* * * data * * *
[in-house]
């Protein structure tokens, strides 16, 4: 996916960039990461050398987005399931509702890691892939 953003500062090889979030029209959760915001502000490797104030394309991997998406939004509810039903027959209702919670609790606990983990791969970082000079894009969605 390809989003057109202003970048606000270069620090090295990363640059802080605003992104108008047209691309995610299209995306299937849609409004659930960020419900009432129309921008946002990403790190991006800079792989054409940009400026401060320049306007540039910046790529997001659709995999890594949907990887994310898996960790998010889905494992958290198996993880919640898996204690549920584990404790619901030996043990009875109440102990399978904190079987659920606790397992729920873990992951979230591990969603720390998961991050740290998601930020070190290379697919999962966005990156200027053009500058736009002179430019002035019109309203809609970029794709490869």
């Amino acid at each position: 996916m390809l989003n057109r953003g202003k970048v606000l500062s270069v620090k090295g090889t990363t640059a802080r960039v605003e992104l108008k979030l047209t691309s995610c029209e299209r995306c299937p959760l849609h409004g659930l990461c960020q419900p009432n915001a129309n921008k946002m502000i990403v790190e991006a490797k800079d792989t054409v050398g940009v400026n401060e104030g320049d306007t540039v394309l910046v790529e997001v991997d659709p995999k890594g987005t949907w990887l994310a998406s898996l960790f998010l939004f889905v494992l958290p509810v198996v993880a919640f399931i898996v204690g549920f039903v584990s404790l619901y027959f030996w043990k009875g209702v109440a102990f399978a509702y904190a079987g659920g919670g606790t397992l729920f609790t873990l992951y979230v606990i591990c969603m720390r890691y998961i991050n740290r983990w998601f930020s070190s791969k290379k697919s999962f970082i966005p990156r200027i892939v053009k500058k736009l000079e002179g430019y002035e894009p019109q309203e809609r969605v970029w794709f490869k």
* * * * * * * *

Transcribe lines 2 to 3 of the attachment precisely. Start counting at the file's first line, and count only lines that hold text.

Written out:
């Protein structure tokens, strides 16, 4: 996916960039990461050398987005399931509702890691892939 953003500062090889979030029209959760915001502000490797104030394309991997998406939004509810039903027959209702919670609790606990983990791969970082000079894009969605 390809989003057109202003970048606000270069620090090295990363640059802080605003992104108008047209691309995610299209995306299937849609409004659930960020419900009432129309921008946002990403790190991006800079792989054409940009400026401060320049306007540039910046790529997001659709995999890594949907990887994310898996960790998010889905494992958290198996993880919640898996204690549920584990404790619901030996043990009875109440102990399978904190079987659920606790397992729920873990992951979230591990969603720390998961991050740290998601930020070190290379697919999962966005990156200027053009500058736009002179430019002035019109309203809609970029794709490869």
């Amino acid at each position: 996916m390809l989003n057109r953003g202003k970048v606000l500062s270069v620090k090295g090889t990363t640059a802080r960039v605003e992104l108008k979030l047209t691309s995610c029209e299209r995306c299937p959760l849609h409004g659930l990461c960020q419900p009432n915001a129309n921008k946002m502000i990403v790190e991006a490797k800079d792989t054409v050398g940009v400026n401060e104030g320049d306007t540039v394309l910046v790529e997001v991997d659709p995999k890594g987005t949907w990887l994310a998406s898996l960790f998010l939004f889905v494992l958290p509810v198996v993880a919640f399931i898996v204690g549920f039903v584990s404790l619901y027959f030996w043990k009875g209702v109440a102990f399978a509702y904190a079987g659920g919670g606790t397992l729920f609790t873990l992951y979230v606990i591990c969603m720390r890691y998961i991050n740290r983990w998601f930020s070190s791969k290379k697919s999962f970082i966005p990156r200027i892939v053009k500058k736009l000079e002179g430019y002035e894009p019109q309203e809609r969605v970029w794709f490869k």